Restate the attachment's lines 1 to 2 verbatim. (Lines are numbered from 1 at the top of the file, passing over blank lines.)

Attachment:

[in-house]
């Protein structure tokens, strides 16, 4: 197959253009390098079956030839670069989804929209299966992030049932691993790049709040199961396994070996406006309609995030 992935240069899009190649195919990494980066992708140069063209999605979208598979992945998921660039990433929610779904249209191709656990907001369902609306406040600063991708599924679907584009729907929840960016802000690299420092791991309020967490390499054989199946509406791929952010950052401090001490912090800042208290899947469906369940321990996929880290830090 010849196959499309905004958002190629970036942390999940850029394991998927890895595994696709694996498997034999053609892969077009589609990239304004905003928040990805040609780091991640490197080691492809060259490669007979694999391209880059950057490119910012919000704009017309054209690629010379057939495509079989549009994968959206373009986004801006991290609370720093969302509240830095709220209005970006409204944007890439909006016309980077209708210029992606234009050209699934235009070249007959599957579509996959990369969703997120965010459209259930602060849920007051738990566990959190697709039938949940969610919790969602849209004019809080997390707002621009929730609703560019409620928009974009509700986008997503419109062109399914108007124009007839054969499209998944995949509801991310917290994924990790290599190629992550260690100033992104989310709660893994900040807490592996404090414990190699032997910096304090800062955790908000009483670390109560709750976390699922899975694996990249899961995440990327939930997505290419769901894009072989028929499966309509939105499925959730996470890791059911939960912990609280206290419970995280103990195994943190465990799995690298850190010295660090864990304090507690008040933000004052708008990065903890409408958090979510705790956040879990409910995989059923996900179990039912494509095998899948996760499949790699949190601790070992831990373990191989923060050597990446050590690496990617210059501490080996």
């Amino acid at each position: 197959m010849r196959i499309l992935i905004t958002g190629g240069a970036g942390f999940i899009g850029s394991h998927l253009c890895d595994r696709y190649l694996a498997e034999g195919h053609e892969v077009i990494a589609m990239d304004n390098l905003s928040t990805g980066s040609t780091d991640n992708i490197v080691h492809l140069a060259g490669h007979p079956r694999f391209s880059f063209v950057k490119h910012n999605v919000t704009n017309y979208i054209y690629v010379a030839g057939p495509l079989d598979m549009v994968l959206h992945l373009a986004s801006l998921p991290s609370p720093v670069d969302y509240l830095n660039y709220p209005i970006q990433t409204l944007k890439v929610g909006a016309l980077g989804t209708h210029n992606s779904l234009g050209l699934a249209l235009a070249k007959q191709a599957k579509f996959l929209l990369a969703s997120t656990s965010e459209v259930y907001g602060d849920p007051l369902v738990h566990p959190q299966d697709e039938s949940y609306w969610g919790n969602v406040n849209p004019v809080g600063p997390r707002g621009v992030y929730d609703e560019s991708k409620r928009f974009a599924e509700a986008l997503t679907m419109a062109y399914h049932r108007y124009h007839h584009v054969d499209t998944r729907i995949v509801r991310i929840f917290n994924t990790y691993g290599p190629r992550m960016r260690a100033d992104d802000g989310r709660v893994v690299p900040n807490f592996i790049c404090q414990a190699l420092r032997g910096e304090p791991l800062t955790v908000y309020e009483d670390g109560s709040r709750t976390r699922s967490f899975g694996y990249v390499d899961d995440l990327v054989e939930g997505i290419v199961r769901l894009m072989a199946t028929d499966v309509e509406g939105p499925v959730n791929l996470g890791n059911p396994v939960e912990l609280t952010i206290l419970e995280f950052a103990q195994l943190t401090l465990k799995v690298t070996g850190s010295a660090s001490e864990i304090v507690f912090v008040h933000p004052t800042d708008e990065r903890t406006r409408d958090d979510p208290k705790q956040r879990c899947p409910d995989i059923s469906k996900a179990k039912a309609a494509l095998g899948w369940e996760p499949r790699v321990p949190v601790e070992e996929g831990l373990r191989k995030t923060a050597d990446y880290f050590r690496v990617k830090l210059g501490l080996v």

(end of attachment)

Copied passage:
[in-house]
């Protein structure tokens, strides 16, 4: 197959253009390098079956030839670069989804929209299966992030049932691993790049709040199961396994070996406006309609995030 992935240069899009190649195919990494980066992708140069063209999605979208598979992945998921660039990433929610779904249209191709656990907001369902609306406040600063991708599924679907584009729907929840960016802000690299420092791991309020967490390499054989199946509406791929952010950052401090001490912090800042208290899947469906369940321990996929880290830090 010849196959499309905004958002190629970036942390999940850029394991998927890895595994696709694996498997034999053609892969077009589609990239304004905003928040990805040609780091991640490197080691492809060259490669007979694999391209880059950057490119910012919000704009017309054209690629010379057939495509079989549009994968959206373009986004801006991290609370720093969302509240830095709220209005970006409204944007890439909006016309980077209708210029992606234009050209699934235009070249007959599957579509996959990369969703997120965010459209259930602060849920007051738990566990959190697709039938949940969610919790969602849209004019809080997390707002621009929730609703560019409620928009974009509700986008997503419109062109399914108007124009007839054969499209998944995949509801991310917290994924990790290599190629992550260690100033992104989310709660893994900040807490592996404090414990190699032997910096304090800062955790908000009483670390109560709750976390699922899975694996990249899961995440990327939930997505290419769901894009072989028929499966309509939105499925959730996470890791059911939960912990609280206290419970995280103990195994943190465990799995690298850190010295660090864990304090507690008040933000004052708008990065903890409408958090979510705790956040879990409910995989059923996900179990039912494509095998899948996760499949790699949190601790070992831990373990191989923060050597990446050590690496990617210059501490080996």